Staying on the topic of common weeds having uses other than irritating most homeowners, I thought I’d share with you the little chickweed. It’s best gathered in the spring, but it is available all year.
Found: Easily found just about anywhere, in particular, moist locations. Of course, it’s also located in many lawns and gardens, and not just in the U.S. It’s found in many countries and is one of the most common of herbs.
Identifying: Chickweed can get rather long (6 – 15″), with a trailing stem with many branches. This particular genus (there are about 13 species of chickweed) contains tiny hairs that run up only one side of the stem. When the hairs reach a pair of leaves, the hairs change to the opposite side. Little white star-shaped flowers bloom singly in the upper leaves’ axils. Chickweed flowers from March to late autumn.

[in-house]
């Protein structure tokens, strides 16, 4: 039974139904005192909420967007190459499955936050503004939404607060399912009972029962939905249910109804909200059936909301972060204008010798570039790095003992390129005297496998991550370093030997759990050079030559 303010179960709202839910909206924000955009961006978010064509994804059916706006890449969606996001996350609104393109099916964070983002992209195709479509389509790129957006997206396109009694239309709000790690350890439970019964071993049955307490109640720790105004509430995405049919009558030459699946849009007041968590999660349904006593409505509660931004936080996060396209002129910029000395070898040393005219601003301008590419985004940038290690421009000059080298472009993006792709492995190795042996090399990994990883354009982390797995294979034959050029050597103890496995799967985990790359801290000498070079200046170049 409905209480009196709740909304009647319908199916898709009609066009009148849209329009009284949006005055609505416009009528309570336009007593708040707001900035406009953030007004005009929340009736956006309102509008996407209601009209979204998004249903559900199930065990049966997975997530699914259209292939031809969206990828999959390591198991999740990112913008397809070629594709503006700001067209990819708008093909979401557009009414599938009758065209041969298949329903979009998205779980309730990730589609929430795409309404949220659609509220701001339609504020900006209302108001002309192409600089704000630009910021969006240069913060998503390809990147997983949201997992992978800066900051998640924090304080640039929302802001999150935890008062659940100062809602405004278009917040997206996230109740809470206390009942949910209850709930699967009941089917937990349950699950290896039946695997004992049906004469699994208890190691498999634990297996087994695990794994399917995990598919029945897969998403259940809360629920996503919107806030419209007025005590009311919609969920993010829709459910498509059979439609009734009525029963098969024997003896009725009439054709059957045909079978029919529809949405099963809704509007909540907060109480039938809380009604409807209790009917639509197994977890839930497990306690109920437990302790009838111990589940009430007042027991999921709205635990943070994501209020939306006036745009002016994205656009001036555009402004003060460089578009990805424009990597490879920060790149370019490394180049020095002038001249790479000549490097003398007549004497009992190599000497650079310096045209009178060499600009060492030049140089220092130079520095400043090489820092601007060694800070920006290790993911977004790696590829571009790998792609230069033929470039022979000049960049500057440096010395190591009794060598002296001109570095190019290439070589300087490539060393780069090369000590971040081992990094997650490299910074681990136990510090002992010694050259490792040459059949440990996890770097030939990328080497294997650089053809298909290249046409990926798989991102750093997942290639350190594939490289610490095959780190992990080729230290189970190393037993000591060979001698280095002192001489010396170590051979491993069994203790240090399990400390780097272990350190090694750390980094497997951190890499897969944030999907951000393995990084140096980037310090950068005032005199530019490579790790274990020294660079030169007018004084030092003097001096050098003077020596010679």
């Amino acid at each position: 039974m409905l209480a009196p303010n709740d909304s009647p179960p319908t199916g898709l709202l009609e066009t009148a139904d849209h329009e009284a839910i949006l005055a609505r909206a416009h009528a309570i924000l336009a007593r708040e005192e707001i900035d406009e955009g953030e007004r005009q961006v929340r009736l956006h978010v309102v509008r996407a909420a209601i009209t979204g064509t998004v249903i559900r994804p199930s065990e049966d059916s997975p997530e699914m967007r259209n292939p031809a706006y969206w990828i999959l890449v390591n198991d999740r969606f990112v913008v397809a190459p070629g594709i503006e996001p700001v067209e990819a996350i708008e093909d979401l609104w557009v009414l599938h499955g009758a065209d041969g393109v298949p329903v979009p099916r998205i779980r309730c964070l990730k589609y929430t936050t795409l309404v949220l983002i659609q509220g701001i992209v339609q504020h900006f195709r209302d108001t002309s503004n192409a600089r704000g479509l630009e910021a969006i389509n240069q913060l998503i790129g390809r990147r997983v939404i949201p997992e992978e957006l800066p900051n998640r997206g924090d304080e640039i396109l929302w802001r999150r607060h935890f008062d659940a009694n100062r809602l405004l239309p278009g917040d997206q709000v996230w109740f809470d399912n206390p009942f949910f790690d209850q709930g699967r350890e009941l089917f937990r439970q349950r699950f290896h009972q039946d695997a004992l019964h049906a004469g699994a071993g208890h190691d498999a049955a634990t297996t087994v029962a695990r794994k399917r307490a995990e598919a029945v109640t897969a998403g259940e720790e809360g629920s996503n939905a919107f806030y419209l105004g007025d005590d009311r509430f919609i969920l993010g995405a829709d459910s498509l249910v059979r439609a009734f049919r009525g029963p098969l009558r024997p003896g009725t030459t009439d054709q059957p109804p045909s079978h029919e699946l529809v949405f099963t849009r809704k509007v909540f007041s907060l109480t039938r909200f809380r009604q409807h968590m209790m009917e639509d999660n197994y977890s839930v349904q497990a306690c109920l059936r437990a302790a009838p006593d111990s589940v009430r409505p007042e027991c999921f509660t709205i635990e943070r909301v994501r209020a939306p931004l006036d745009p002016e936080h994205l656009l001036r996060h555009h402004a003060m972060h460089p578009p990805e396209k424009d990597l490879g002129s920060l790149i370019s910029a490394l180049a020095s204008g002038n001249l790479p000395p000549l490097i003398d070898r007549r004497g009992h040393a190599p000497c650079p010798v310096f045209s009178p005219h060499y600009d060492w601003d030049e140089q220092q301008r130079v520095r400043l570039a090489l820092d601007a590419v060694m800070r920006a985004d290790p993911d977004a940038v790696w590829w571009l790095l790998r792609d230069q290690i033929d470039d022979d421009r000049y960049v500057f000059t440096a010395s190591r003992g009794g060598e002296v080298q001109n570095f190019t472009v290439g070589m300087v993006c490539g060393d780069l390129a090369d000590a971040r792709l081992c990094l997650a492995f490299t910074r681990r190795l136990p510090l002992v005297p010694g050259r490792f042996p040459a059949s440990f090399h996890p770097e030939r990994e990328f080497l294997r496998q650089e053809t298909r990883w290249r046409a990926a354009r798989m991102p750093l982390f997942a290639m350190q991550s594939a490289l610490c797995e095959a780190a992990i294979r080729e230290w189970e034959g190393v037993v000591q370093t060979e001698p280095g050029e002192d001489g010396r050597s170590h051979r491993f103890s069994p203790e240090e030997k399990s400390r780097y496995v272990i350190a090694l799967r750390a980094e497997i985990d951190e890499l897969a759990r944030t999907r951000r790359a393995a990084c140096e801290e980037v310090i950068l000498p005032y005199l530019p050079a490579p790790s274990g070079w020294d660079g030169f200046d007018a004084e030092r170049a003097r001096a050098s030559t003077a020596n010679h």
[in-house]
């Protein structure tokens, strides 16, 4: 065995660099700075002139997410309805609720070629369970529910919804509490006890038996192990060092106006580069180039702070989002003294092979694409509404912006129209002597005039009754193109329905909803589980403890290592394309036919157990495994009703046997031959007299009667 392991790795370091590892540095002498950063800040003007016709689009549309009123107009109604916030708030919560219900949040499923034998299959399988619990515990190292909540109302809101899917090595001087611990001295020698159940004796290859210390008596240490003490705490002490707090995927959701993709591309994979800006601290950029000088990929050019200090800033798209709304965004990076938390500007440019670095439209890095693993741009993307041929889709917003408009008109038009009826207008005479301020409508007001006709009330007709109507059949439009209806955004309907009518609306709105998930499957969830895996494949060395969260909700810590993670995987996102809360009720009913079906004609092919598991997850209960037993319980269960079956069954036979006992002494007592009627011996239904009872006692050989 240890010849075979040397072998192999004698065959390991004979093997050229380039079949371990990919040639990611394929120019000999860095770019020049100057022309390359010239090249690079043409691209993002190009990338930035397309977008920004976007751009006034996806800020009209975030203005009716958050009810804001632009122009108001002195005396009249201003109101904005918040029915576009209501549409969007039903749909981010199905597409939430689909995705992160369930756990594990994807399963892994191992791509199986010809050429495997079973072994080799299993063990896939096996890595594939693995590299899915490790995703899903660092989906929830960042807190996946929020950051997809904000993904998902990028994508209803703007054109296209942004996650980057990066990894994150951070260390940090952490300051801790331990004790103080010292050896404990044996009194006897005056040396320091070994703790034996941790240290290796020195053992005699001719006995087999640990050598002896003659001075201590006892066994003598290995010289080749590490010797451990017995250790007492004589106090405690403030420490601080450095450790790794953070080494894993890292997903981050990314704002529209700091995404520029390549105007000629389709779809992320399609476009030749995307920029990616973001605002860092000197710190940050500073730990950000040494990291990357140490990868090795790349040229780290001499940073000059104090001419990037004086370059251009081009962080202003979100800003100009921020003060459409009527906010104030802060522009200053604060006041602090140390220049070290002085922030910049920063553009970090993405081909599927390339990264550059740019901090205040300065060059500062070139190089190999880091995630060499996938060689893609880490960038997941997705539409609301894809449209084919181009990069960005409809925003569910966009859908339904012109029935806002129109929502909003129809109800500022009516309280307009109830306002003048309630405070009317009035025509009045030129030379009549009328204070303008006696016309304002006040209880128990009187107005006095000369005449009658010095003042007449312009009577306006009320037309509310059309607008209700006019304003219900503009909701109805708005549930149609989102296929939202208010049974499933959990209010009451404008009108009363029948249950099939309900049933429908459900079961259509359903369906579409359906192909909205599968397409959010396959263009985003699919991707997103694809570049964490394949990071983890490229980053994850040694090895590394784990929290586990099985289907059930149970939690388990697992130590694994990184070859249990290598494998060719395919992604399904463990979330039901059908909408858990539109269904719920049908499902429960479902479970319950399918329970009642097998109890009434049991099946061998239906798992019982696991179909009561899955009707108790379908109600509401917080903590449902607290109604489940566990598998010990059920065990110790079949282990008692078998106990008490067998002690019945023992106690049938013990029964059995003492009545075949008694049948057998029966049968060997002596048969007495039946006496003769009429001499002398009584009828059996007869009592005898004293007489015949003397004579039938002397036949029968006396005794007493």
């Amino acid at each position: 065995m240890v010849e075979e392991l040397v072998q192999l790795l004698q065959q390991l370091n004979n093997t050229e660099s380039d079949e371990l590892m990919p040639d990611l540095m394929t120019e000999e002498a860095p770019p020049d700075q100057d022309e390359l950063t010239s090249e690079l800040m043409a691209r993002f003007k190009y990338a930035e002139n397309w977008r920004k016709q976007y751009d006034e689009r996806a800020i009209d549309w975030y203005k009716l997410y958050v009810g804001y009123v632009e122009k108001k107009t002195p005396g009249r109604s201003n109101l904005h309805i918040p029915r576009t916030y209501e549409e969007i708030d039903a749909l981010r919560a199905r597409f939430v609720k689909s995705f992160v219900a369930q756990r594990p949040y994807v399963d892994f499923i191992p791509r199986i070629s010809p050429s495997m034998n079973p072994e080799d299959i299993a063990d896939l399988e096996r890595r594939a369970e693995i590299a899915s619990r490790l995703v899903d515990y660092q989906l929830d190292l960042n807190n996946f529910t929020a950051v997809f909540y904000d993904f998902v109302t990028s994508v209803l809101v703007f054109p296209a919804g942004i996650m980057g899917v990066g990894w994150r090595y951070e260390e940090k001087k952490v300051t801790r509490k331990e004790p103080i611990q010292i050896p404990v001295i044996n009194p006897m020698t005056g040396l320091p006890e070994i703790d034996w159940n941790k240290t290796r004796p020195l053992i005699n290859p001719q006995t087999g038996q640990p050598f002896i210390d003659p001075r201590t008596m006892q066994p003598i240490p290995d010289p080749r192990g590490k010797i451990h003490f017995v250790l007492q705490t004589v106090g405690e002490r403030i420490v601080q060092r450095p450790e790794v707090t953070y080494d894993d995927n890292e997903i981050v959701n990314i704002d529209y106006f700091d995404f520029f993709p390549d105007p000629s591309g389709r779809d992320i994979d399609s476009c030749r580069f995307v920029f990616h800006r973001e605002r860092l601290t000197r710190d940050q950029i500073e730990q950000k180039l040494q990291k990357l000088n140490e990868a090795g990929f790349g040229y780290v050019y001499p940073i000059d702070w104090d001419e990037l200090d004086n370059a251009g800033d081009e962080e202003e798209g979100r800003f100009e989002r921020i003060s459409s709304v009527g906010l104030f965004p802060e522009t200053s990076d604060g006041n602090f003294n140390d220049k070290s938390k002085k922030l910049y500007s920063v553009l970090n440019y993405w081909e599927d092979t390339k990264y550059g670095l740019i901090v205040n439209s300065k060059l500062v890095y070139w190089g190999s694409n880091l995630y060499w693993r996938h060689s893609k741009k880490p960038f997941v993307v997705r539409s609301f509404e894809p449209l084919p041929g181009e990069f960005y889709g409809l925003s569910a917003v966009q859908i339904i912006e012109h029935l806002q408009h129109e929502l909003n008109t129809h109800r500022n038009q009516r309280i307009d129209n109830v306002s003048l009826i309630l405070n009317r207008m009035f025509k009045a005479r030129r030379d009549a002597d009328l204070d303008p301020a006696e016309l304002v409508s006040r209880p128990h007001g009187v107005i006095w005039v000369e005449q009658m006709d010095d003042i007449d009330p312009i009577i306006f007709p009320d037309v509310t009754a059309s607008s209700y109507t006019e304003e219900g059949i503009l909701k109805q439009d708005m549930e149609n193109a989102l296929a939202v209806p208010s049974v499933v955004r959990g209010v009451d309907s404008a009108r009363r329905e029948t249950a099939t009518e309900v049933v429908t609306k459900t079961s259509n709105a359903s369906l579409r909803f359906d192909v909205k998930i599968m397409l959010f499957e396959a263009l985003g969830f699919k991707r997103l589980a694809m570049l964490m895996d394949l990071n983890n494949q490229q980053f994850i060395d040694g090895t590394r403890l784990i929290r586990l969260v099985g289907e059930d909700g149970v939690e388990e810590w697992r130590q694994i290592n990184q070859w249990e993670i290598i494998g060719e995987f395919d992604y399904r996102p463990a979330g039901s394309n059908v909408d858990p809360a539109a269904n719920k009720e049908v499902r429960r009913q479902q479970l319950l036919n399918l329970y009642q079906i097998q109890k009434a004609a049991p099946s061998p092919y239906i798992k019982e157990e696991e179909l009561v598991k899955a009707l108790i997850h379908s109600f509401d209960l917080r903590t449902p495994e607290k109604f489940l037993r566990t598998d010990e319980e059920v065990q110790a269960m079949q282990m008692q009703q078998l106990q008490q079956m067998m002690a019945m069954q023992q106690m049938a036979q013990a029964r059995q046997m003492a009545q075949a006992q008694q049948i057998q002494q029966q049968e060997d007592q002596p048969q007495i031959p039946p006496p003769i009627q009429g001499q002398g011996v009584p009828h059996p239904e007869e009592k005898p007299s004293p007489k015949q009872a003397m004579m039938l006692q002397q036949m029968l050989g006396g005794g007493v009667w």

Parts Used: The whole arial part of the plant, dried or fresh.
Medicinal Use: Great externally as a salve or poultice for cuts and wounds, itching and irritation. Also for eczema and psoriasis relief. Taken internally as tea or tincture, a good remedy for rheumatism. Got a touch of the scurvy? Chickweed juice has been used with good results. As a tea, it’s also good for coughs and hoarseness. Has also been said to cure obesity.
Preparation: Chickweed can be drunk as a tea (2 tsp. dried herb infused in boiling hot water for 5 minutes); or as a tincture (10 – 60 drops). It also makes a healthy addition to salads or to green smoothies.
Allergic Reactions/Warnings: None known.
Note: These posts are not meant to be a medical guide but an overview. Consulting an herbal specialist is always recommended.